Further proving the misconceptions of the definition of Tennessee Whiskey, even our friendly neighbors to the North don’t have it quite right. Tennessee Whiskey was defined by House Bill 1084 and signed into law in May of 2013. Here are the simple requirements:
- Manufactured in Tennessee;
- Made of a grain mixture that is at least fifty-one percent (51%) corn;
- Distilled to no more than 160 proof or eighty percent (80%) alcohol by volume;
- Aged in new, charred oak barrels in Tennessee;
- Filtered through maple charcoal prior to aging;
- Placed in the barrel at no more than 125 proof or sixty-two and one- half percent (62.5 %) alcohol by volume; and
- Bottled at not less than 80 proof or forty percent (40%) alcohol by volume
Jack Daniel’s and George Dickel have been using this method of producing Tennessee whiskey for decades. New Tennessee whiskey producers include Tenn South Distillery’s Clayton James and Beechtree Distillery’s 120 proof White Whiskey.
A further correction should mention that Attorney General Slatery wrote an opinion earlier this year, disallowing the Prichard’s grandfather clause attached to the bill stating, “There is no discernable reason to distinguish one distillery from other existing distilleries on this basis, especially since the exemption at issue is purportedly the one that distinguishes Tennessee Whiskey from bourbon.”
Angel’s Envy | News | Whiskey History: What Is Tennessee Whiskey.
This is the picture of a craft distillery. The barn-like exterior isn’t meant to fool you into thinking that Tenn South is a small distillery. Tenn South is a small distillery. Tiny, even. About an hour’s drive south of Nashville, one arrives at Tenn South purposefully; it’s not on the way to anywhere. Less than 10 miles off I-65 in Giles County, you’ll go through “downtown” Lynnville before arriving at the distillery. This sleeper town occupies a whopping .3 square miles and is home to about 350 people. Lynnville is also home to other regionally famous artisans Colonel Littleton and The Lynnville Pie Company.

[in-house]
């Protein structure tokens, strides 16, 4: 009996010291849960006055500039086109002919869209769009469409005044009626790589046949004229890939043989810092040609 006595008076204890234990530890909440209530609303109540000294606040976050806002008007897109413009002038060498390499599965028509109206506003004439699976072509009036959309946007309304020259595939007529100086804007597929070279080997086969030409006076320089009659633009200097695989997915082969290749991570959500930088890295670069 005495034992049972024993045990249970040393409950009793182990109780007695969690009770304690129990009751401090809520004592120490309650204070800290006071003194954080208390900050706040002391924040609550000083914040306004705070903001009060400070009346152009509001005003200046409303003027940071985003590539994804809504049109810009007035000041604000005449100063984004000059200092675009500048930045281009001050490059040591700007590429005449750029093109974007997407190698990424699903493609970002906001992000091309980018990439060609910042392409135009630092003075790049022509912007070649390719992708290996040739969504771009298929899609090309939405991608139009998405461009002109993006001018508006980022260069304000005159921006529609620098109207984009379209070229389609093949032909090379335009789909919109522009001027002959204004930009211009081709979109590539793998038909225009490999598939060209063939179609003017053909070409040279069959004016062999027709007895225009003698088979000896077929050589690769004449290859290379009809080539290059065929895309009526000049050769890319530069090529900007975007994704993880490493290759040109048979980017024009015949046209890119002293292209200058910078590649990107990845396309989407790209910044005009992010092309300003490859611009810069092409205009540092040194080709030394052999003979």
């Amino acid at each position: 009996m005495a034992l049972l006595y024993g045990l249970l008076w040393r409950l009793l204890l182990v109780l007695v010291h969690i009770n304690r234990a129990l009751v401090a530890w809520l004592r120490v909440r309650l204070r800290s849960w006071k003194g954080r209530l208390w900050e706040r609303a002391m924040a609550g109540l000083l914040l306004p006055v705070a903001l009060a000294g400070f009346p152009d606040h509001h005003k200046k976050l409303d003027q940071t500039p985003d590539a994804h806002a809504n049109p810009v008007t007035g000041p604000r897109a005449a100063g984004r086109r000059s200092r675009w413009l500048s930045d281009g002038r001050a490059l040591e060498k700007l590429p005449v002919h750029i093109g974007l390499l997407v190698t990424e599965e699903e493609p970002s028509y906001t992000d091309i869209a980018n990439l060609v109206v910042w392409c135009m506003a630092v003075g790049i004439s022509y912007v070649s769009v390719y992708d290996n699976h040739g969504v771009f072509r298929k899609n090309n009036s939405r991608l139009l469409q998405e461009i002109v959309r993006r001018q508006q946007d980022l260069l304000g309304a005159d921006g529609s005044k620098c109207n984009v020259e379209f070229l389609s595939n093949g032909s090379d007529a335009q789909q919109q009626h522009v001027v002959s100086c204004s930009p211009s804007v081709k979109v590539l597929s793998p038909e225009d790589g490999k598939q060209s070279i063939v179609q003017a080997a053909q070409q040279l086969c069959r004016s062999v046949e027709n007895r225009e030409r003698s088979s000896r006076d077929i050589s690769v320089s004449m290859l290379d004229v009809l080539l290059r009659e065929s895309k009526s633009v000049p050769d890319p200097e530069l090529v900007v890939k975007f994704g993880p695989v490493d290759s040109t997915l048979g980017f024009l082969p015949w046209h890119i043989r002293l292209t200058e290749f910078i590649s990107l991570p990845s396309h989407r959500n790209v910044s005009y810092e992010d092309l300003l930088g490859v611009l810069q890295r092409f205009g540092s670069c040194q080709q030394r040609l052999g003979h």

Not an uncommon aspiration to Tennesseans, brothers-in-law Blair Butler and Clayton Cutler dreamed of making Tennessee Whiskey. Dr. Butler, a radiologist in nearby Columbia and Cutler, a technical process engineering guy with a long history in inkjet manufacturing, may not seem to be your likely suspects for following through on such a dream. But June 25, 2009 turned that dream into a plan when Governor Phil Bredesen signed off on a law allowing for the “manufacturing of intoxicating liquors” in counties that had approved retail package sales and liquor-by-the-drink sales. The distillery bill, SB1955/HB1720, exponentially increased the number of counties where dreamers like Butler & Cutler could open their own distilleries. Where once there were only three, now dozens of counties were eligible.
Enter Tenn South Distillery. Continue reading Tenn South Distillery- the perfect mix of tradition & innovation